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From Wikipedia, the free encyclopedia

An Army LARC 60 amphibious landing craft.JPEG
TypeAmphibious cargo vehicle
Place of originUnited States
Service history
In service1952-2001
Used byUS Army
WarsVietnam War
Production history
ManufacturerLeTourneau Incorporated
Length62.5 ft (19.1 m)
Width26.5 feet
Height19 ft, 6in

EngineFour GMC diesel engines
265 hp
Payload capacity100 ton
150 miles
Maximum speed 20 mph

LARC-LX (Lighter, Amphibious Resupply, Cargo, 60 ton), or as it was originally designated BARC (Barge, Amphibious Resupply, Cargo) is a welded steel-hulled amphibious cargo vehicle.


LARC-LX unloading a smaller, aluminium-hulled LARC-V
LARC-LX unloading a smaller, aluminium-hulled LARC-V
An M60A2 tank is driven off LARC 60 amphibious cargo vessel during Army exposition PROLOG 1985.
An M60A2 tank is driven off LARC 60 amphibious cargo vessel during Army exposition PROLOG 1985.
Size comparison to a DUKW
Size comparison to a DUKW

It could carry up to 100 tons of cargo or 200 people, but a more typical load was 60 tons of cargo or 120 people. The vehicle was powered by four 265 hp (198 kW) GMC diesel engines positioned in the sides of the hull, each of which drove one wheel on land. Pairs of engines were coupled to drive each of the two 1.2 m (47 in)-diameter propellers, which propelled the vehicle in the water. Its top speed was 20 mph (32 km/h) on land, or 7.5 mph (12.1 km/h) afloat. The operator occupied a small cab on the port side at the aft end of the vehicle.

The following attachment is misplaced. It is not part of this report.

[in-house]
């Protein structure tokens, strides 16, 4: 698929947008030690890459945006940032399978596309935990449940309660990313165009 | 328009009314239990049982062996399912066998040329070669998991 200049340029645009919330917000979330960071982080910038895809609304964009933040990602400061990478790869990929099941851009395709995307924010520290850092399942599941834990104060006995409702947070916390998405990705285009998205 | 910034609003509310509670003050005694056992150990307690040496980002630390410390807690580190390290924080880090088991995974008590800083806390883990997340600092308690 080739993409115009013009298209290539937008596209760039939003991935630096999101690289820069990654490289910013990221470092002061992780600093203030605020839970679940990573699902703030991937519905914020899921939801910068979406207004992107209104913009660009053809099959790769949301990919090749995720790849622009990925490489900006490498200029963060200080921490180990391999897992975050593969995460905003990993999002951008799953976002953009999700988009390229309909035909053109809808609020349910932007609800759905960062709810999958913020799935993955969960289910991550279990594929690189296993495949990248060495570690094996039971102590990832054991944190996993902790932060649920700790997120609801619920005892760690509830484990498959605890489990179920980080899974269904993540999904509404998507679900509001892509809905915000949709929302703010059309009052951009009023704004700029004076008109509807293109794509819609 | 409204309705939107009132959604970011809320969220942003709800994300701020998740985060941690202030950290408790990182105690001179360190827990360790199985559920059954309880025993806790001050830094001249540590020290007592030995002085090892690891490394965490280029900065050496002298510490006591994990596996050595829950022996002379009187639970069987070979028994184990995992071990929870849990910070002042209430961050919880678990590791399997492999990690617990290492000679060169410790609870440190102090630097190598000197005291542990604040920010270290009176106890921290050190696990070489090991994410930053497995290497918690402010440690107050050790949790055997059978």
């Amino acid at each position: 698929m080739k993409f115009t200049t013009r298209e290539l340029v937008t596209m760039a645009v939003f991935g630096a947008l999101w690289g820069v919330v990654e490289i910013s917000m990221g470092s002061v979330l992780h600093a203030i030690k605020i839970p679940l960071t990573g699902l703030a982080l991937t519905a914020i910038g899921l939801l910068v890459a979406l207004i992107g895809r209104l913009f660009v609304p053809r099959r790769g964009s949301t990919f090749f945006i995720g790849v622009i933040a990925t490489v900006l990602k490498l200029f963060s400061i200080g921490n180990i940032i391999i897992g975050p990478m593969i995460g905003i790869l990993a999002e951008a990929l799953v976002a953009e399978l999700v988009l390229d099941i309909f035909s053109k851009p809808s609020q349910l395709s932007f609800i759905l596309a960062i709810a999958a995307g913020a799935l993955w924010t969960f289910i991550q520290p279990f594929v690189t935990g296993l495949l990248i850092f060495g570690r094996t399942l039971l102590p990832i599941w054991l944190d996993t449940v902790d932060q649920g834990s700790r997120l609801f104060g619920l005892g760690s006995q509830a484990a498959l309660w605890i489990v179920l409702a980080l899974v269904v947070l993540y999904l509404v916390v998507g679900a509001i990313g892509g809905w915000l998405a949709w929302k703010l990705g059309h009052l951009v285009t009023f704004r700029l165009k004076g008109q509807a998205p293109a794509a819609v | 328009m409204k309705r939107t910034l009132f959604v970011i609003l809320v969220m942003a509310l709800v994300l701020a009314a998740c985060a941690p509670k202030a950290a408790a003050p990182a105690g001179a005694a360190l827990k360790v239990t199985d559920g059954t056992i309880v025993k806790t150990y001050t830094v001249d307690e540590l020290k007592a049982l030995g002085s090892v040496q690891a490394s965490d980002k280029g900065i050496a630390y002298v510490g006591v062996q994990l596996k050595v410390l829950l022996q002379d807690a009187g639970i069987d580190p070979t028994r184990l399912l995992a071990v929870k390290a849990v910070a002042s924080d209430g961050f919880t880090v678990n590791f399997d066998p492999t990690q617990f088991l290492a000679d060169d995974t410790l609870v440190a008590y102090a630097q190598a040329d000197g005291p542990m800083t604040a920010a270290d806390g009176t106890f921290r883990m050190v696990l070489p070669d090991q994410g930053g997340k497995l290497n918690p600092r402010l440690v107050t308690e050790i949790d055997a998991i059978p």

The LARC-LX was used to transport wheeled and tracked vehicles, including beach preparation equipment and general cargo, from ship-to-shore or to inland transfer points. It was also capable of transporting 40 ft (12 m) shipping containers, which could be landed from the LARC either by crane, straddle carriers, or rollers. It was the only amphibious vehicle in U.S. Army service capable of landing on a beach through surf. Typically, the LARC-LX was carried as deck cargo on a commercial vessel or heavy lift ship to be transported overseas. Surviving examples of the LARC-LX can be found at the Overloon War Museum in the Netherlands, the Military Museum of North Florida in Green Cove Springs, Florida, and at the Lane Motor Museum in Nashville, Tennessee and the US Army Transportation Museum Ft. Eustis, VA


The first BARC had its maiden voyage in 1952 at Fort Lawton, Washington. The designation was changed from BARC to LARC in 1960. The LARCs first saw active service in 1967 when they were dispatched to Vietnam to support the 101st Airborne Division, and in 1968 the 1st Cavalry Division. The last LARC-LX vehicles were retired from service in 2001.


  • Crew: 5
  • Weight: 100 tons
  • Engine: GM 6-71, 265 hp × 4
  • Range (land): 150 miles (240 km)
  • Range (sea): 75 miles (121 km)
  • Length: 62.5 feet (19.1 m)
  • Width: 26.5 feet (8.1 m)
  • Height: 19 ft, 6in
  • Wheelbase: 28 ft, 6 in
  • Battery: 24 volt
  • Speed (water)
    • Forward (empty): 7.5 mph (12.1 km/h)
    • Forward (60 ton): 7 mph (11 km/h)
    • Forward (100 ton): 6.5 mph (10.5 km/h)
  • Speed (land)
    • Forward (empty): 15.2 mph (24.5 km/h)
    • Forward (60 ton): 14 mph (23 km/h)
    • Forward (100 ton): 12.75 mph (20.52 km/h)
    • Reverse (60 ton): 2.85 mph (4.59 km/h)
  • Turning circle: 75 ft (23 m)
  • Gradient: 60%
  • Temperature range: 125 F to -25 F (-30 to +50 °C)

See also

  • LARC-V – Lighter, Amphibious Resupply, Cargo, 5 ton – an aluminium-hulled vehicle.
  • LARC-XV – Lighter, Amphibious Resupply, Cargo, 15 ton – an aluminium-hulled amphibious cargo vehicle.

External links

This page was last edited on 5 June 2020, at 20:41
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